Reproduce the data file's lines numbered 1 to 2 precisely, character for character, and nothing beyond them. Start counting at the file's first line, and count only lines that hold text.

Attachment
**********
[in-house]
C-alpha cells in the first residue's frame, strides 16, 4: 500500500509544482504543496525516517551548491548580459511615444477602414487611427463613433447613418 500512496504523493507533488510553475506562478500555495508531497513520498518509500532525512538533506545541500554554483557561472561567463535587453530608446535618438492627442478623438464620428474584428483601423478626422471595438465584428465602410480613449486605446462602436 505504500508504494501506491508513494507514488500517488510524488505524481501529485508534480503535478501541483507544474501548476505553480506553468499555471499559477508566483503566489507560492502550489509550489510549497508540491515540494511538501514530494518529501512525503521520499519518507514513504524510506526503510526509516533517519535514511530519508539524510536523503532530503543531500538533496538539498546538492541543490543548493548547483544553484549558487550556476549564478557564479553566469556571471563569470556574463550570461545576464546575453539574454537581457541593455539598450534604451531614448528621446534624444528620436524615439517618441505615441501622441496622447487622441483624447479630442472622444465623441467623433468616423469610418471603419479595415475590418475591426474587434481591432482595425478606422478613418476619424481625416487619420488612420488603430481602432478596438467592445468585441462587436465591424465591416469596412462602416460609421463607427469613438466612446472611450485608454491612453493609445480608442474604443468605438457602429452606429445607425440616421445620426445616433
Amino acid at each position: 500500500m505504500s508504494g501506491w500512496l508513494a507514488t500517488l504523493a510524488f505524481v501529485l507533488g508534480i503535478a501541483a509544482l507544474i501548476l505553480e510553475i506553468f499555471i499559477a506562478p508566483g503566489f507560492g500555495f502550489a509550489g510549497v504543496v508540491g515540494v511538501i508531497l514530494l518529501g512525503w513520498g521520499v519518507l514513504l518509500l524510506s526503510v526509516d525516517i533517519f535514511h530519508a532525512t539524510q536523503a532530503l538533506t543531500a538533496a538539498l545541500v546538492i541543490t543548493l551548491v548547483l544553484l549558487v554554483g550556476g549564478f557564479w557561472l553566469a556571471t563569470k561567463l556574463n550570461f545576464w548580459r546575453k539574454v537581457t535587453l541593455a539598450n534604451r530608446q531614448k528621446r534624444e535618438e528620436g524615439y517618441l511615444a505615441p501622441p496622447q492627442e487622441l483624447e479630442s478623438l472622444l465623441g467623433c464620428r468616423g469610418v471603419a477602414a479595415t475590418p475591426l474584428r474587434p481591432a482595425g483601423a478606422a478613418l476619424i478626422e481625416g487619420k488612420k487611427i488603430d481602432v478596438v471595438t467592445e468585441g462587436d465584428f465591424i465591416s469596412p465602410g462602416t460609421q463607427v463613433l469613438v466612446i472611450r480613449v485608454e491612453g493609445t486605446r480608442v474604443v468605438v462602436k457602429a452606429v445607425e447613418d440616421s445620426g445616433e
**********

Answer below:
[in-house]
C-alpha cells in the first residue's frame, strides 16, 4: 500500500509544482504543496525516517551548491548580459511615444477602414487611427463613433447613418 500512496504523493507533488510553475506562478500555495508531497513520498518509500532525512538533506545541500554554483557561472561567463535587453530608446535618438492627442478623438464620428474584428483601423478626422471595438465584428465602410480613449486605446462602436 505504500508504494501506491508513494507514488500517488510524488505524481501529485508534480503535478501541483507544474501548476505553480506553468499555471499559477508566483503566489507560492502550489509550489510549497508540491515540494511538501514530494518529501512525503521520499519518507514513504524510506526503510526509516533517519535514511530519508539524510536523503532530503543531500538533496538539498546538492541543490543548493548547483544553484549558487550556476549564478557564479553566469556571471563569470556574463550570461545576464546575453539574454537581457541593455539598450534604451531614448528621446534624444528620436524615439517618441505615441501622441496622447487622441483624447479630442472622444465623441467623433468616423469610418471603419479595415475590418475591426474587434481591432482595425478606422478613418476619424481625416487619420488612420488603430481602432478596438467592445468585441462587436465591424465591416469596412462602416460609421463607427469613438466612446472611450485608454491612453493609445480608442474604443468605438457602429452606429445607425440616421445620426445616433